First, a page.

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Milk Pail - organic?

After realizing that neither Andronico's nor Mollie Stones were truly (or even close to being) organic, I had been meaning to return to Milk Pail Market, which I visited several years back while living off of Rengstorff. TheMilk Pail, being a "European market", gave me the impression that fruits and vegetables there would be organic. Also, we had also recently chatted with a Bulgarian neighbor over dinner who was adamant about how fruits and vegetables from American grocery stores were tasteless, and how she only bought organic... from the Milk Pail.

Not having had apples for smoothies for about a week, I was itching to buy a big bag of organic Red Delicious to incorporate into our smoothies. Guess what, not one organic label in the house. Milk Pail Market is not organic, nor does it claim to be. Interestingly, if you look at the fruit stickers (as I often do) you will see exactly the same stickers as in Safeway. The only difference is a price mark up of about 50-100%.

So, if you are fanatical about really being organic, look for the stickers. If it is organic, it will have the organic seal. Another way to tell? The fruit sticker will have a 5-digit number starting with 9.

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May 6, 2004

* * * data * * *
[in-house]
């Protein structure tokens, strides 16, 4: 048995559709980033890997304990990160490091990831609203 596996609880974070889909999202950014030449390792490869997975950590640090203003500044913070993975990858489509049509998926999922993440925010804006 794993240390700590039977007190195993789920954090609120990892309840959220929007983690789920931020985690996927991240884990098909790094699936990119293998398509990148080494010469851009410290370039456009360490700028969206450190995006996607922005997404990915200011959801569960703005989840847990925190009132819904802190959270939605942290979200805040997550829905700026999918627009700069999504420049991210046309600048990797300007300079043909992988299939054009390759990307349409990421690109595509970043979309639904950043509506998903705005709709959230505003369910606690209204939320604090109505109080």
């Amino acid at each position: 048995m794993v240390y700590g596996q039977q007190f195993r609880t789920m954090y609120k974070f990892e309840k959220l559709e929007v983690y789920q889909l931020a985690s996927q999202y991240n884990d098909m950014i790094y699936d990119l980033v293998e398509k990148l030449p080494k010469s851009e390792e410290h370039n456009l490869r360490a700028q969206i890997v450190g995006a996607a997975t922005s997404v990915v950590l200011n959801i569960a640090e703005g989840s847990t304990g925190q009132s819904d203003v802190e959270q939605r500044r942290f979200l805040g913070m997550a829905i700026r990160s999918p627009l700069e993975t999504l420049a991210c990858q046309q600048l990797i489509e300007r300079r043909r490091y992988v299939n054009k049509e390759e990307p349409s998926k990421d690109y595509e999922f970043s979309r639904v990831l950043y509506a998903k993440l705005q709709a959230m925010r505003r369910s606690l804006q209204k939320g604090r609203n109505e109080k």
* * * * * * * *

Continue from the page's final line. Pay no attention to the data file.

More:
Orkut growth rate

Sometime tomorrow, Orkut will hit 300,000 members. By my calculations, it is growing slightly better than linearly at about 4000 members a day. As a reference, LinkedIn has around 500,000 members. Friendster spokeswoman Lisa Kopp claims 7.5 million users as of 4/23/04, 6.25 million as of 4/8/04 (this must not be quite right - that's 83,000 per day!!).

At last, someone more obsessed than I am. I can finally rest. Check out Anthony Hempell's Orkut at Eleven Weeks.

Posted by torque at 11:22 PM | Comments (1) | TrackBack

System commands vi

When using Keithley 6430 System as a sub-vi, remember to select a system function, otherwise you may not be doing what you think you are doing. Earlier, I mentioned that switching autozero to disable was not making a difference. That was because I did not select the correct system function "Autozero Control". When I finally did that, the time between data points dropped to 1.9 ms. Woo hoo, >500 Hz. A lot of the included vi's are tricky in this way. Just because you send a value into the vi doesn't mean that it will get set. You really need to open up the vi and take a look at what it is doing.

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What kind of cheese are you?

swiss.gifSonja will laugh - full of holes! What are you? This link found at elephantsoap. I am swiss cheese. I am pale yellow, nutty-flavored cheese with large holes. I am indifferent to the world around me. I am dreamy and often lost in my thoughts.